I’m not even sure who said it, but I know I first heard talk of it this summer when I was working with other teachers in my district.
First a little background: In light of the new Common Core State Standards, which are changing the expectations for teachers and students, our school district is reweaving our curriculum to match up with CCSS. The best part of this whole deal is that teachers are at the heart of the work. We spent four really intense days this summer learning and writing together, and then all this year a smaller group of us will continue that really great thinking to complete the documents for English/Language Arts (ELA) and Math.
Ok, so during our work this summer, a phrase was floating around that said: “Don’t steal the struggle.” From the second I heard it, I knew it was something I’d be on board with. It’s actually something I’ve always felt really strongly about as an educator, but now I had better words for how to describe it–both for myself and to my families.
Then I had a situation within my own life happen last week that really highlighted the importance of this phrase for me. And I’ll warn you ahead of time, that it’s an example I share as the “what not to do in this situation.” I’m taking a class right now, and had an assignment due on Wednesday for the discussion forum for class. I, unfortunately, had waited until late to do it, and so was in a little bit of a time crunch. Last week was nuts at school with lots of meetings and conferences on Thursday night, so I had a lot on my mind (i.e. I was a little stressed out already!).
I sat for close to an hour drafting my answer to the discussion question (which was related to whether or not there is a paradigm shift in education from information acquisition to knowledge creation in American education), and was ready to post it. And then–yes, you guessed it–when I hit POST, I got a weird ACCESS DENIED error message and everything I had worked on was gone. Gone. And no, I had not saved along the way.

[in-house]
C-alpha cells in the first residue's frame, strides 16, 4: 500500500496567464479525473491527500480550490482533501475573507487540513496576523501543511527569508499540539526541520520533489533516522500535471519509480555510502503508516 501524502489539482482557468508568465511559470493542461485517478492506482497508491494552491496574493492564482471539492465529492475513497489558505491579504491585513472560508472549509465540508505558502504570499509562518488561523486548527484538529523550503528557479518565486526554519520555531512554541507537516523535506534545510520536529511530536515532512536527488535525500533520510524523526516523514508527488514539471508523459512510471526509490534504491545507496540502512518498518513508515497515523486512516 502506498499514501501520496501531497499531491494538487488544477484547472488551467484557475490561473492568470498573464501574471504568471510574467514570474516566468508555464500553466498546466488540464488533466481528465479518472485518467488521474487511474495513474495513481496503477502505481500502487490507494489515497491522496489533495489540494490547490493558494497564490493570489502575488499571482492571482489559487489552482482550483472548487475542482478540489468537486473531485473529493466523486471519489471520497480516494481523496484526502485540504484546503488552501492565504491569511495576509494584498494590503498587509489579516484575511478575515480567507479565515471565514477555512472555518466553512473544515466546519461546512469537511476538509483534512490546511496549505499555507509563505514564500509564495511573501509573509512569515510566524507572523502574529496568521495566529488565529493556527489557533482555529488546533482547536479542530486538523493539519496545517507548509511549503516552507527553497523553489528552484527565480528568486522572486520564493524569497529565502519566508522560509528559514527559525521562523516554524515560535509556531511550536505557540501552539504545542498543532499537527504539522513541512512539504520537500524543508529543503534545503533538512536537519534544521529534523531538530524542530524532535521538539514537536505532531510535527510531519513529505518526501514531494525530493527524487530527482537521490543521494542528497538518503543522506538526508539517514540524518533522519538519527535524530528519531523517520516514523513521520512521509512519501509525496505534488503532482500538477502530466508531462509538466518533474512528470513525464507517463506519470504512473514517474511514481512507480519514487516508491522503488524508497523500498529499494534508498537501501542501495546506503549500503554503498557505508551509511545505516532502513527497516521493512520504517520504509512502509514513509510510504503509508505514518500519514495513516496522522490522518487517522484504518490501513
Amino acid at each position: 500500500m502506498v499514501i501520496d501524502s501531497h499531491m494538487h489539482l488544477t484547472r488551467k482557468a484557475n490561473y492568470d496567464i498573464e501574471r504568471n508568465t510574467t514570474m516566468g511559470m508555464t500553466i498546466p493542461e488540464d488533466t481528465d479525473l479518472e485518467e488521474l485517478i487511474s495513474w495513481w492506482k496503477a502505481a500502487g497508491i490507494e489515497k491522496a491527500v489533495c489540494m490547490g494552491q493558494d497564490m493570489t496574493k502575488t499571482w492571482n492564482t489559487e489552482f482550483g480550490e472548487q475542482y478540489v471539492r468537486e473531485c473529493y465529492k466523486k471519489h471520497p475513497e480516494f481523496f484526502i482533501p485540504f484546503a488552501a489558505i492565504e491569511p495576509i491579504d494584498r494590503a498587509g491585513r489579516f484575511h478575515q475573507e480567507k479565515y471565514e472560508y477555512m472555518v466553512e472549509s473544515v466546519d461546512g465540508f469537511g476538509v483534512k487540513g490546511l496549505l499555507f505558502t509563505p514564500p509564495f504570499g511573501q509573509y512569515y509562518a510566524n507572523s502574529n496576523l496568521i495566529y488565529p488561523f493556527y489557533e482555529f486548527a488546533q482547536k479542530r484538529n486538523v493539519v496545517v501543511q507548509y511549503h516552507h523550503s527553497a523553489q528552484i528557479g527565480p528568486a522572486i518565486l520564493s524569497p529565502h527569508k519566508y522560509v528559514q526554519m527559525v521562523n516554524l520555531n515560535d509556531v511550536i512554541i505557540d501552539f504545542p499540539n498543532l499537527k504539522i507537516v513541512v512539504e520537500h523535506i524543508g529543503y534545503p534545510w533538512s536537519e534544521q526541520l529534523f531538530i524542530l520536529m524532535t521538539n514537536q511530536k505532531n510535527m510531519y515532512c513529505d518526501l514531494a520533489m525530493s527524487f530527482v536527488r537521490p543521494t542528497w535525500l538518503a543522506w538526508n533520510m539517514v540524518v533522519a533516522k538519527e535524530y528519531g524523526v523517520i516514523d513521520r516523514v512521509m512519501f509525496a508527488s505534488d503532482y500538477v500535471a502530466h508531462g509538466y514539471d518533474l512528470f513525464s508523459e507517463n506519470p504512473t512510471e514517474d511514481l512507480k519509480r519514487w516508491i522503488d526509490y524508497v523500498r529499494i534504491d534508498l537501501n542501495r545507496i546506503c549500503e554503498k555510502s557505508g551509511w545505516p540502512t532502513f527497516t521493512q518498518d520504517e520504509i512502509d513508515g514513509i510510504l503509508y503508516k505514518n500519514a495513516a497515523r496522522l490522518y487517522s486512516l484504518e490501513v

So obviously there are probably other lessons to learn here besides the one I’m going to tell you, but this next part was the one I shared with my class related to struggles. Unfortunately, my first reaction after that little bump in the road was to cry. It’s kind of how I roll. When I am dealing with something stressful, first I cry, then I write (usually in my own Writer’s Notebook, so I can figure out my feelings) and then I can figure out a way to deal with said frustration. So here I cried. Then I wrote–which was some rambling email to my teacher about what had happened and how I hoped she’d show a little grace when she graded my discussion post this week–and then I was able to think about what I should do next. Pretty much I had two choices: 1) I could just quit, and not turn in a discussion answer this week (which would have several negative consequences) or 2) I could start over. Well, needless to say, I chose option #2, and reluctantly started over with my answer. Luckily, I remembered more of it than I first thought I would, and honestly I think the second version was actually a little better.
Ok, so what’s the connection to my classroom? Well, go back to the “don’t steal the struggle” phrase from earlier. The big idea there is that as an educator, I want to focus on not “rescuing” my students when things are hard. Whether it’s in learning or something social or any other kind of problem they might have, it’s not in my students’ best interest if I swoop in and save the day every time they struggle. I only teach them that things should always be easy, and that only an adult can solve problems for them. That struggle is bad and that I’ll make it all better and fix it for them.
But of course that’s not true. Some struggle is a good thing. It’s during those feelings of disequilibrium, “pain” so to speak, when students are forced to figure things out for themselves. To solve problems and use what they know to figure out what to do next. And my students would tell you that they know that’s a really important thing to know how to do. We had a discussion about this the other day and they had smart words about the topic. They agreed that they wanted a chance to figure things out on their own first, knowing that I would support them as needed, but that I wanted them to try something first. They knew that this was important because I’m not always going to be there. Some day they’ll grow up will have to be able to know how to do that alone. And several even mentioned the pride that comes with figuring out an answer for themselves.
My story was a picture of both what I hoped they didn’t do (just cry), but also what I hoped they would learn to do in a hard situation–figure out what to do to solve the problem. Not quit. Persevere.
So my new motto is Don’t Steal the Struggle. It’s going to hang in my room for all to see, and to hold me accountable. My kids understand it, and I think it’s vastly important as I help grow these learners into confident, capable citizens of tomorrow. And like I tell them everyday, hard is good. Hard is when we learn.
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